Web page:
Photo Etienne Danchin



31 December 2011

Senior scientist

GAME team coordinator<br /> Scientific referent of the bioinformatics platform.


After a Master of Science in Bioinformatics, Structural Biochemistry and Genomics (BBSG) obtained from the Aix-Marseille University (Marseille, France), I started my research career as a PhD student in the Evolutionary Biology & Modeling laboratory of Dr. Pierre Pontarotti (EBM), CNRS / Aix-Marseille Université. During my thesis, I have focused my research on evolutionarily conserved genomic regions across various bilaterian animals (including humans, drosophila and zebrafish). Identification of conserved regions has allowed conceptual reconstruction of the original region in the last common ancestor of these species. I defended my PhD thesis in 2004 and obtained a doctorate degree in Bioinformatics and Genomics.

I continued my research activity in the same lab (EBM) as an assistant professor at the Aix-Marseille University. During this period I have mainly researched genes widely conserved during evolution from plants to insects and nematodes but absent from vertebrate genomes (including the human genome). I have been able to identify a dozen of gene families whose absence in vertebrate genomes could be related to actual losses of capabilities such as synthesis of some amino-acids or carbohydrates.

In 2005, I joined the "Architecture et Fonction des Macromolécules Biologiques" laboratory (AFMB),  CNRS / Aix-Marseille University as a postdoc. During this postdoc, in the Glycogenomics team of Dr. B. Henrissat, I have been studying structural and functional classification of Carbohydrate-Active enZymes (or CAZymes). My main research interest here was to detect, classify and compare CAZyme repertoires in fungal genomes. At this occasion, I have been involved in a variety of genome annotation consortia, including with international genome sequencing centers like Genoscope, the Broad Institute or the Joint Genome Institute. One of the main findings of my postdoctoral research was that repertoires of secreted CAZyme seem to reflect the fungal species lifestyle. For instance, plant-pathogenic fungi tend to have similar arsenals of CAZymes for the degradation of carbohydrates that compose the plant cell wall.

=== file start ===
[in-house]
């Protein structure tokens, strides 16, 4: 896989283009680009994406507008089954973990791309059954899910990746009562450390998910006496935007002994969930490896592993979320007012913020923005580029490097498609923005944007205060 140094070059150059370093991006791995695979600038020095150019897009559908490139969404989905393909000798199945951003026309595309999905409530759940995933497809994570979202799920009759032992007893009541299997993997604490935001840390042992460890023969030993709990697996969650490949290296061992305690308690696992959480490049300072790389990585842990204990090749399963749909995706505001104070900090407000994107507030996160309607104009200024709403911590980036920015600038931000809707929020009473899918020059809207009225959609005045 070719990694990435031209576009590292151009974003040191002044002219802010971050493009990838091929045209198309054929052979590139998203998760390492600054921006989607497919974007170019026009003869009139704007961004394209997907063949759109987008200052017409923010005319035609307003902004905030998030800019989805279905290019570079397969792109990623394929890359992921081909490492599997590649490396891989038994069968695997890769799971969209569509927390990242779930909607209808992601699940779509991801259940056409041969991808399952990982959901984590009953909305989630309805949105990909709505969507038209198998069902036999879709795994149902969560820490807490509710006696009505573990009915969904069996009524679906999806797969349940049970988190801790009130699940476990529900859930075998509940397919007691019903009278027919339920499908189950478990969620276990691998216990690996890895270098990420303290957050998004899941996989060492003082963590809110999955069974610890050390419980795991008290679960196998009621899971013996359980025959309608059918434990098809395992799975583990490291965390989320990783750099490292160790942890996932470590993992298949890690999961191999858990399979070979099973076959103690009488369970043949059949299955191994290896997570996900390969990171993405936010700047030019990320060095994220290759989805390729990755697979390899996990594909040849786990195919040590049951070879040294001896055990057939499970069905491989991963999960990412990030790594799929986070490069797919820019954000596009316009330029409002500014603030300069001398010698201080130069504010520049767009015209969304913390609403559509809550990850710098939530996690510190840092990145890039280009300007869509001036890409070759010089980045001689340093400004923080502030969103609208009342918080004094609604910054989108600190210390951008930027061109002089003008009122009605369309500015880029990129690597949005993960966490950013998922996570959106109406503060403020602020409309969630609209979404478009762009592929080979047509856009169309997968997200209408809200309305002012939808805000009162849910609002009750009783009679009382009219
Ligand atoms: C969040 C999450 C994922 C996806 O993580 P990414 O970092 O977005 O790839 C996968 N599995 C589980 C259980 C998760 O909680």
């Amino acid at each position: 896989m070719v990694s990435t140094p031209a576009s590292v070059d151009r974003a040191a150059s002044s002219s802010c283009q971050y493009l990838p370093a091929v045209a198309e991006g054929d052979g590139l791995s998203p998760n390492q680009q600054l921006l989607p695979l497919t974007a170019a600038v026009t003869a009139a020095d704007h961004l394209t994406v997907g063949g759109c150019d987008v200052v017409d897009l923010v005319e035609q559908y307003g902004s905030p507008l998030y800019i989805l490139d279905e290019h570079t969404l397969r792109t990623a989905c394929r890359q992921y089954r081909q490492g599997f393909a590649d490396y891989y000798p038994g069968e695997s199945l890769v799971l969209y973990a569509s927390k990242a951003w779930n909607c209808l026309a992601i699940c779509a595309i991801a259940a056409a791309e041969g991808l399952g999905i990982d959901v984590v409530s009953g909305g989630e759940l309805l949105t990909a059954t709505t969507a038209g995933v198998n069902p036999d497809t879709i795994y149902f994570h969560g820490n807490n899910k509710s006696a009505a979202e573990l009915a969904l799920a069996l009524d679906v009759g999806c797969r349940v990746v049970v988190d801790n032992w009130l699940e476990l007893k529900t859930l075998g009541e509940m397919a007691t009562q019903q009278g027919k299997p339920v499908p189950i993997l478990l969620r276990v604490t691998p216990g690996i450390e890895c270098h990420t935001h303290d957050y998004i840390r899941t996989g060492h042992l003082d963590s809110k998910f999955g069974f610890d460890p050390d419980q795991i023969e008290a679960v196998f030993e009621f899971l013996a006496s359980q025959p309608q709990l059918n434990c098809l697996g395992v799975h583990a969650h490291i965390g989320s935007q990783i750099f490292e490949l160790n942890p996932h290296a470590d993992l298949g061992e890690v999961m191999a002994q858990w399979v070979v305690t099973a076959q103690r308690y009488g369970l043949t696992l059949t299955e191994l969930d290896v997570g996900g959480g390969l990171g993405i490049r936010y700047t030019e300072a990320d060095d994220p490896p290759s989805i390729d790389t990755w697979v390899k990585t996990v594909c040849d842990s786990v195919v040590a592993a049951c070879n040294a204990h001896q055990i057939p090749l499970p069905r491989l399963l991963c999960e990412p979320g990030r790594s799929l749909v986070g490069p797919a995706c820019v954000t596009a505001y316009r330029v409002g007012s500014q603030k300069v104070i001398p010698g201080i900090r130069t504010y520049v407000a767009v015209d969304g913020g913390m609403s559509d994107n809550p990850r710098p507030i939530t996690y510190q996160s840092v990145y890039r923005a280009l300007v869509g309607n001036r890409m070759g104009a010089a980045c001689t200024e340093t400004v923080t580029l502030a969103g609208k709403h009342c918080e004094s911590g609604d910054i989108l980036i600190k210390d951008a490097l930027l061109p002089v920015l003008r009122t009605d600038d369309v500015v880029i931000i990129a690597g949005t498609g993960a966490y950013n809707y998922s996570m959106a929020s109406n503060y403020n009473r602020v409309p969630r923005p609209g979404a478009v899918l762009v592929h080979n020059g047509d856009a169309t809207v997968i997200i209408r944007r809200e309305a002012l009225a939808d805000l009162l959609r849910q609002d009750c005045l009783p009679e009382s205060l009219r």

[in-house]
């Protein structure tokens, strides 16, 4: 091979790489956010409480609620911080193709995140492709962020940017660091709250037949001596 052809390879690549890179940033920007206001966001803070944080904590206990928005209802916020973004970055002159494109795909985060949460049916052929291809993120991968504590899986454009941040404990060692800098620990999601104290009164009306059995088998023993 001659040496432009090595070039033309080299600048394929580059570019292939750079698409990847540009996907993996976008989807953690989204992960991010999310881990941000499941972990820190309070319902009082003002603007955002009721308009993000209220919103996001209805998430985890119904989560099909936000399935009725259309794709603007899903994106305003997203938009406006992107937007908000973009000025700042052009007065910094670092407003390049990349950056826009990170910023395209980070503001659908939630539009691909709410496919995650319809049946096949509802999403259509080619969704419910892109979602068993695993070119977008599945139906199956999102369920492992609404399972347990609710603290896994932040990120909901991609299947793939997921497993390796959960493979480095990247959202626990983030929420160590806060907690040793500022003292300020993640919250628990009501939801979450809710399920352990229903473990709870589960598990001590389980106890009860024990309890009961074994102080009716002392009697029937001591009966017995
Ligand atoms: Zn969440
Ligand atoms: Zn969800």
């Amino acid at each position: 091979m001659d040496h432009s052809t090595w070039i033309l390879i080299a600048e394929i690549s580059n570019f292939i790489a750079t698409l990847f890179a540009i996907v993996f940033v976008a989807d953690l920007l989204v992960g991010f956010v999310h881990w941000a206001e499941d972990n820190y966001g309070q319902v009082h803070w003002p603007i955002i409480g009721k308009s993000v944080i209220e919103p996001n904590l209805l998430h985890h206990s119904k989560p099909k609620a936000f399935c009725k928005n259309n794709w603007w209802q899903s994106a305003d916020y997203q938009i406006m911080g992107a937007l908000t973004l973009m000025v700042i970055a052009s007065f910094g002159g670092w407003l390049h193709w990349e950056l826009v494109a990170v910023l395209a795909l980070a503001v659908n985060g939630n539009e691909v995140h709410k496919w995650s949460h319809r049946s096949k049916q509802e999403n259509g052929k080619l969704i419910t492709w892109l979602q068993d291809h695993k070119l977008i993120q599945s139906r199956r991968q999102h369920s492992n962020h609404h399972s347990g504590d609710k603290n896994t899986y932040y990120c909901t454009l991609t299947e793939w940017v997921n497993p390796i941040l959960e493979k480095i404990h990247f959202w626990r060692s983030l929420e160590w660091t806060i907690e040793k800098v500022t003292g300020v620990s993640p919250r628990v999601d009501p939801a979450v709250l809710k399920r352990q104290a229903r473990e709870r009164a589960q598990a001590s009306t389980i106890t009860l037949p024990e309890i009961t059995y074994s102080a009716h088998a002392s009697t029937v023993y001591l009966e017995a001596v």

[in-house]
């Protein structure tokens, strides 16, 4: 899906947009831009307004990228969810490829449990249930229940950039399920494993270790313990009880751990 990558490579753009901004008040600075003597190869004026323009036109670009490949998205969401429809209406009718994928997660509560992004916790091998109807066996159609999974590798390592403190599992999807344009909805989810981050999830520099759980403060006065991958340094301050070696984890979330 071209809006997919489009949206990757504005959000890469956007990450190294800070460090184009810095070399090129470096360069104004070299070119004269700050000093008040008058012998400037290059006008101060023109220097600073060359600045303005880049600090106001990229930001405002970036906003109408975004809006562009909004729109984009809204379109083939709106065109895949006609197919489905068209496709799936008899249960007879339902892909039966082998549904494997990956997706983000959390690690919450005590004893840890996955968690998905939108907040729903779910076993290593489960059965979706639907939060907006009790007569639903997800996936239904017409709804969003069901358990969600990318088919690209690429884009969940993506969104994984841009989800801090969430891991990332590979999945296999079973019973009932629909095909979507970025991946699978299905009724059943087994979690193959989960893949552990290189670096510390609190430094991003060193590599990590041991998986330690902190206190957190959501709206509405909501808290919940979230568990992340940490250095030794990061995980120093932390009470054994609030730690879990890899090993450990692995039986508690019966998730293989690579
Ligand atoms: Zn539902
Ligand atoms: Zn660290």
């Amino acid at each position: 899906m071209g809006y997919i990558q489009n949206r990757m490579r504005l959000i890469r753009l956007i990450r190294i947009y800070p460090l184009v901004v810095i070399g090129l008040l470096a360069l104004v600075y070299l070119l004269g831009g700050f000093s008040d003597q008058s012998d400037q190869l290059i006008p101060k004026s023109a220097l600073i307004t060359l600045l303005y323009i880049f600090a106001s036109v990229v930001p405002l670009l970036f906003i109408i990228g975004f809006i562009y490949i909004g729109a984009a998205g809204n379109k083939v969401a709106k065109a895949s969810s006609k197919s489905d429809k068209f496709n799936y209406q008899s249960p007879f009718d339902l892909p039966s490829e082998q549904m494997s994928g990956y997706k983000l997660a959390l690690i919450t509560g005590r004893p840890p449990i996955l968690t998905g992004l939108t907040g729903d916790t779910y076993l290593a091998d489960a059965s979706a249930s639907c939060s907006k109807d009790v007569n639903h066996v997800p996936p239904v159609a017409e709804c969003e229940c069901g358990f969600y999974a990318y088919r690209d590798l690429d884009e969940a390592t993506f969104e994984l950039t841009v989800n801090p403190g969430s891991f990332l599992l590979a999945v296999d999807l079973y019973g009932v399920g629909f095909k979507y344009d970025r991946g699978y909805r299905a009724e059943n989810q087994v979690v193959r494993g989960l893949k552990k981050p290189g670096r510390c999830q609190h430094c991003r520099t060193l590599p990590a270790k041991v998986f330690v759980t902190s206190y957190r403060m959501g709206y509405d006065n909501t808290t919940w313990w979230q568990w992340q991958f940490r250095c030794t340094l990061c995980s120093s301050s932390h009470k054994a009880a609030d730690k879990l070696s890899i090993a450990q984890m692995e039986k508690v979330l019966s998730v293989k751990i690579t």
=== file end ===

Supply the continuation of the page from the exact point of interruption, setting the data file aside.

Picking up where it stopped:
In 2007, I have been recruited as an INRA research associate (junior scientist) in Institut Sophia Agrobiotech in Sophia-Antipolis (French Riviera, France).  As a member of the "Plant / Nematode Interaction" team, my research has been mainly focused on comparative genomics and evolution of plant parasitism in nematodes.

In 2015, after having obtained a Habilitation diploma on genome evolution and adaptation to plant parasitism from Université Côte d'Azur, I obtained the grade of INRA research director (senior scientist).

Since 2022, I am coordinator and responsible for the research team GAME: Genomics & Adaptive Molecular Evolution, within which I develop research on adaptive evolution in the genomes of various species whose biology is connected to plant health or to other models useful to understand these species.

Research Interests

  • Comparative and evolutionary genomics of plant pest and parasites.
  • Emergence and evolution of plant-parasitism.
  • Horizontal gene transfers
  • Parasitism genes in plant nematodes
  • Genomic plasticity and architecture in the absence of sexual reproduction
  • de novo gene birth

Publications and scientific production

My publications in peer-reviewed journals as well as my contributions to scientific meetings and conferences are listed in my personal website, available here.


Modification date: 22 May 2024 | Publication date: 13 September 2023